travel - ProFile 1 UNIT 6 Travel WHOOPS! COLLECTIVE OR...

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Unformatted text preview: ProFile 1 UNIT 6 Travel WHOOPS! COLLECTIVE OR INDIVIDUAL? When travelling and doing business overseas, businesspeople have always needed to be aware of the customs and behaviour of their foreign partners. There may be, for instance, a strict etiquette concerned with the giving and receiving of business cards, or the exchange of gifts. Showing the soles of one’s feet in an Arab country, or, in Japan, blowing one’s nose in public are common gaffes newcomers make and are easily recognizable as such. A clear difference between cultures is the degree to which they are collective or individual. A Japanese firm, where collectivist norms reign, would rarely single out someone for praise or blame, while this is commonplace in Anglo-Saxon cultures. In Japanese firms, everyone stays until the boss says they may leave, or until the work is finished. In Anglo-Saxon cultures people can generally go when their individual tasks have been completed. MENTAL SOFTWARE More subtle and altogether more dangerous and less obvious errors are those connected with underlying attitudes and assumptions connected with age, religion, and how people are expected to behave in general. Geert Hofstede in his Cultures and Organizations described culture as ‘the software of the mind’. Thus, when recruiting staff for overseas postings, it is important to assess how well they will deal with the shock of living and working in a different culture. This is as important for the employee’s spouse or partner as for the employee themself. FACE If a Japanese person says that something is difficult, what they probably mean is that it is impossible. In Eastern cultures, it is important neither to lose face, nor cause someone else to lose it. Face, this mixture of respecting one’s own dignity and that of others, is of upmost importance. Face can be lost when we appear ignorant or foolish, or where we insult someone else by a crude refusal. Saying something is difficult sidesteps this problem. Similarly, in Thailand or Malaysia displays of anger are considered ridiculous and shameful as they show a lack of self-control. See the ProFile Student’s site: www.oup.com/elt/profile HIGH OR LOW CONTEXT? In cultures which are considered high context, the personal relationships between people are all-important. In Spain or Argentina, which are high-context cultures, it is essential to take the time to know one’s business partners as people, even as far as their home and family environments. The business relationship flows from personal trust. Low-context cultures such as Germany and Scandinavia will focus on their tasks in what may appear to be a totally impersonal fashion. SOCIAL DISTANCE AND UNCERTAINTY AVOIDANCE The social distance between a company’s hierarchy varies considerably across cultures. In addition, different cultures are more ready to accept uncertainty and ambiguity than others. If, then, we create a simple matrix with social distance on one axis, and uncertainty avoidance on the other, we can map the tendencies of different cultures with markedly different results. Photocopiable © Oxford University Press ...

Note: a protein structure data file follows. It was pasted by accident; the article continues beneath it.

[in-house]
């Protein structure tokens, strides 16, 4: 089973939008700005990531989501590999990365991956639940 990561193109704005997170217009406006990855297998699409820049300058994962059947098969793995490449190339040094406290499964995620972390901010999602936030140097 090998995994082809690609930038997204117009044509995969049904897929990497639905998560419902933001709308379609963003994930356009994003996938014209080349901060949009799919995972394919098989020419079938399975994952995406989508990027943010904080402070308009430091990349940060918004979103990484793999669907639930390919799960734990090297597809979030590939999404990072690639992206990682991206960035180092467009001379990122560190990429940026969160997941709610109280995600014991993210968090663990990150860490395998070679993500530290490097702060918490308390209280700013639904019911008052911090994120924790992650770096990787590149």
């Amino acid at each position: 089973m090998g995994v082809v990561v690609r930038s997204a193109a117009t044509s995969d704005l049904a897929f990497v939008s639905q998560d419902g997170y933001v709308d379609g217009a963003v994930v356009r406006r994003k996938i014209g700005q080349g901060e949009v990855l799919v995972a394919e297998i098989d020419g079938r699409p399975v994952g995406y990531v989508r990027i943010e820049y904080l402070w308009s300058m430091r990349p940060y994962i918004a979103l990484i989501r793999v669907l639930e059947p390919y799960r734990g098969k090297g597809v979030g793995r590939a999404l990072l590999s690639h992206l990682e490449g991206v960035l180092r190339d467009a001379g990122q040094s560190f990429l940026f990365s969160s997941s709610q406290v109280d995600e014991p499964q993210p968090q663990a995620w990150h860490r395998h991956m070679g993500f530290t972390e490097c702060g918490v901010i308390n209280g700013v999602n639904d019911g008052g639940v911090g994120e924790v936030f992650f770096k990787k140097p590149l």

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This note was uploaded on 12/12/2010 for the course RBS BCN taught by Professor Dekoe during the Spring '10 term at Rotterdam Business School.

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